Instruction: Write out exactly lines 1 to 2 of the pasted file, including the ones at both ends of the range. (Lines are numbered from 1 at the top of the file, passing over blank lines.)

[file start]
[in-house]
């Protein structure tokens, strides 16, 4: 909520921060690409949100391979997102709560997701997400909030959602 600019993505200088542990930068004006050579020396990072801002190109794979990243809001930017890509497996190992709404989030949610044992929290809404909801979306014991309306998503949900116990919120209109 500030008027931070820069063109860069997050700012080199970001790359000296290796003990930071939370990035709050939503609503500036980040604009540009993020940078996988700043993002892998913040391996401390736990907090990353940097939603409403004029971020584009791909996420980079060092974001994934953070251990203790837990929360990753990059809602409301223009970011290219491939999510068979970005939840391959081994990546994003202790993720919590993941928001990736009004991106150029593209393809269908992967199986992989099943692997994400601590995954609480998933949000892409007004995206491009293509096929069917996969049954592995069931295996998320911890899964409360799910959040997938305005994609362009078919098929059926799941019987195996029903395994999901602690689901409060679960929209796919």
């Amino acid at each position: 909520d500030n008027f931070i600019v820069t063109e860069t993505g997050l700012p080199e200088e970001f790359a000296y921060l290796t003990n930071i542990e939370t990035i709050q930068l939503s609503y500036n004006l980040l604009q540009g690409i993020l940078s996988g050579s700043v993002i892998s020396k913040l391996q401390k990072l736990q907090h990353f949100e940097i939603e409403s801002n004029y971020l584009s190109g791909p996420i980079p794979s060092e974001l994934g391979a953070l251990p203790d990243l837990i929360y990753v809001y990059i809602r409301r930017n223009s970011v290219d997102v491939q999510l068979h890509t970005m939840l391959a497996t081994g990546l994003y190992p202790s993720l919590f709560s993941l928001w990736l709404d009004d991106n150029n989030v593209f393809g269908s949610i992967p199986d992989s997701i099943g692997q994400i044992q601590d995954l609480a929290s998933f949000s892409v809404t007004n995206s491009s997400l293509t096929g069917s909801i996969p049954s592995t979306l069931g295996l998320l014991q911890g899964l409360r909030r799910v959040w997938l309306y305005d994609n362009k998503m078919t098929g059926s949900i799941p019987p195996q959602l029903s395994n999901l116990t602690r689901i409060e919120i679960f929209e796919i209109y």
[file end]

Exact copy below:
[in-house]
């Protein structure tokens, strides 16, 4: 909520921060690409949100391979997102709560997701997400909030959602 600019993505200088542990930068004006050579020396990072801002190109794979990243809001930017890509497996190992709404989030949610044992929290809404909801979306014991309306998503949900116990919120209109 500030008027931070820069063109860069997050700012080199970001790359000296290796003990930071939370990035709050939503609503500036980040604009540009993020940078996988700043993002892998913040391996401390736990907090990353940097939603409403004029971020584009791909996420980079060092974001994934953070251990203790837990929360990753990059809602409301223009970011290219491939999510068979970005939840391959081994990546994003202790993720919590993941928001990736009004991106150029593209393809269908992967199986992989099943692997994400601590995954609480998933949000892409007004995206491009293509096929069917996969049954592995069931295996998320911890899964409360799910959040997938305005994609362009078919098929059926799941019987195996029903395994999901602690689901409060679960929209796919």